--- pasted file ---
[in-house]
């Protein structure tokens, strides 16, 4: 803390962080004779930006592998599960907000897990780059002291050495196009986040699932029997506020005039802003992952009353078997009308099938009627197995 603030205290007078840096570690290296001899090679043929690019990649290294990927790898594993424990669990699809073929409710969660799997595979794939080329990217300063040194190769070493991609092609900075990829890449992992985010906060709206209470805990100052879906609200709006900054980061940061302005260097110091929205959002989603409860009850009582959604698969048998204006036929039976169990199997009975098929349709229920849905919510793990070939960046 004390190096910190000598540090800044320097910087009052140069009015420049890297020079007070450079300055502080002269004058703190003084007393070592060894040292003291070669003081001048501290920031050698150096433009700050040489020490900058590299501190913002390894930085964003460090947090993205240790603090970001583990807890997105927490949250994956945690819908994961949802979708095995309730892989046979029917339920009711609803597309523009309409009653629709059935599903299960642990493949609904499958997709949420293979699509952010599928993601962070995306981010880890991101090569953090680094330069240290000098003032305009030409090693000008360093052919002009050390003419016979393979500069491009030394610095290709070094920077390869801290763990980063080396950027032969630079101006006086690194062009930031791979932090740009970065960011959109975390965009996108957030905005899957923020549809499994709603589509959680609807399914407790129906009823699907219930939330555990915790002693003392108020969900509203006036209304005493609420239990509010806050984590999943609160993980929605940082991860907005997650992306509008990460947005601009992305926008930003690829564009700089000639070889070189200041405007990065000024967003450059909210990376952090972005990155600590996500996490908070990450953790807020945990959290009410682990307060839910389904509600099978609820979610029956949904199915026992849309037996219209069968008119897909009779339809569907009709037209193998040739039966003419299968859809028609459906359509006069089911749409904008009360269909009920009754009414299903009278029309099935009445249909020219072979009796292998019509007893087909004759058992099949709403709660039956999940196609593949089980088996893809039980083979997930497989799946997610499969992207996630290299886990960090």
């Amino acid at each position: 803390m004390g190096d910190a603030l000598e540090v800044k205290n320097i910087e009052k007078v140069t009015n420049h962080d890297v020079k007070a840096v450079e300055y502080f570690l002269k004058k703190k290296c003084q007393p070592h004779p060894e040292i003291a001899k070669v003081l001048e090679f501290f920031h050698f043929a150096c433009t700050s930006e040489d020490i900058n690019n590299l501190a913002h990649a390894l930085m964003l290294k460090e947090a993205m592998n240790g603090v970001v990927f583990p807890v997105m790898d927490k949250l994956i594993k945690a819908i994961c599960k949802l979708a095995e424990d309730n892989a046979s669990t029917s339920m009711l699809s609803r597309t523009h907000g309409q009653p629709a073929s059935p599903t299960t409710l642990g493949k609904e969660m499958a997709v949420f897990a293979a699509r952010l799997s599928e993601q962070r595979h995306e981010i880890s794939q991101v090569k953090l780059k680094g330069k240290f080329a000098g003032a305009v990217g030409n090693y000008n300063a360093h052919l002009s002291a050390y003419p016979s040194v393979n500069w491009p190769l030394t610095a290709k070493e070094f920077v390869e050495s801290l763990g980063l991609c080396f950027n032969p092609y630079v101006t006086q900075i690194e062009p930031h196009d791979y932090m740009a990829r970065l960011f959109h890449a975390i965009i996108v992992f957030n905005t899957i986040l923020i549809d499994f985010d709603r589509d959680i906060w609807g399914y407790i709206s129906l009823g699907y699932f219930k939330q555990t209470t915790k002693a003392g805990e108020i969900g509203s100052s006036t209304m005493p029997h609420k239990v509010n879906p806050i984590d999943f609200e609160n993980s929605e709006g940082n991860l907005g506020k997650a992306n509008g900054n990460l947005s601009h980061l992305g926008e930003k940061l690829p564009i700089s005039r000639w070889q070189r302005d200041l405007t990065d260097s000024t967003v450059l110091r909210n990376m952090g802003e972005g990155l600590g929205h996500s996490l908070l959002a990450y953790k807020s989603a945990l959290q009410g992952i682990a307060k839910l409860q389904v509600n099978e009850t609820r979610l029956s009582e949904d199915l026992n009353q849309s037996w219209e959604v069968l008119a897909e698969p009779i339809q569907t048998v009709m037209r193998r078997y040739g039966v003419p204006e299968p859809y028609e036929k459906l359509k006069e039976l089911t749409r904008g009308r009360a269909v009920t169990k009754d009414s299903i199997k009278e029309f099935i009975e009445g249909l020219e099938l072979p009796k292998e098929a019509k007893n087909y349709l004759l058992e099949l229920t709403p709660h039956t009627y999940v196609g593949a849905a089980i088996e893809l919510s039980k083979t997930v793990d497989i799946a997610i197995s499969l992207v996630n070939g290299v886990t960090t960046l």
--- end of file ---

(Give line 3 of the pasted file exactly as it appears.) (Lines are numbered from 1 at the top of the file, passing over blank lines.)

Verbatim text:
């Amino acid at each position: 803390m004390g190096d910190a603030l000598e540090v800044k205290n320097i910087e009052k007078v140069t009015n420049h962080d890297v020079k007070a840096v450079e300055y502080f570690l002269k004058k703190k290296c003084q007393p070592h004779p060894e040292i003291a001899k070669v003081l001048e090679f501290f920031h050698f043929a150096c433009t700050s930006e040489d020490i900058n690019n590299l501190a913002h990649a390894l930085m964003l290294k460090e947090a993205m592998n240790g603090v970001v990927f583990p807890v997105m790898d927490k949250l994956i594993k945690a819908i994961c599960k949802l979708a095995e424990d309730n892989a046979s669990t029917s339920m009711l699809s609803r597309t523009h907000g309409q009653p629709a073929s059935p599903t299960t409710l642990g493949k609904e969660m499958a997709v949420f897990a293979a699509r952010l799997s599928e993601q962070r595979h995306e981010i880890s794939q991101v090569k953090l780059k680094g330069k240290f080329a000098g003032a305009v990217g030409n090693y000008n300063a360093h052919l002009s002291a050390y003419p016979s040194v393979n500069w491009p190769l030394t610095a290709k070493e070094f920077v390869e050495s801290l763990g980063l991609c080396f950027n032969p092609y630079v101006t006086q900075i690194e062009p930031h196009d791979y932090m740009a990829r970065l960011f959109h890449a975390i965009i996108v992992f957030n905005t899957i986040l923020i549809d499994f985010d709603r589509d959680i906060w609807g399914y407790i709206s129906l009823g699907y699932f219930k939330q555990t209470t915790k002693a003392g805990e108020i969900g509203s100052s006036t209304m005493p029997h609420k239990v509010n879906p806050i984590d999943f609200e609160n993980s929605e709006g940082n991860l907005g506020k997650a992306n509008g900054n990460l947005s601009h980061l992305g926008e930003k940061l690829p564009i700089s005039r000639w070889q070189r302005d200041l405007t990065d260097s000024t967003v450059l110091r909210n990376m952090g802003e972005g990155l600590g929205h996500s996490l908070l959002a990450y953790k807020s989603a945990l959290q009410g992952i682990a307060k839910l409860q389904v509600n099978e009850t609820r979610l029956s009582e949904d199915l026992n009353q849309s037996w219209e959604v069968l008119a897909e698969p009779i339809q569907t048998v009709m037209r193998r078997y040739g039966v003419p204006e299968p859809y028609e036929k459906l359509k006069e039976l089911t749409r904008g009308r009360a269909v009920t169990k009754d009414s299903i199997k009278e029309f099935i009975e009445g249909l020219e099938l072979p009796k292998e098929a019509k007893n087909y349709l004759l058992e099949l229920t709403p709660h039956t009627y999940v196609g593949a849905a089980i088996e893809l919510s039980k083979t997930v793990d497989i799946a997610i197995s499969l992207v996630n070939g290299v886990t960090t960046l």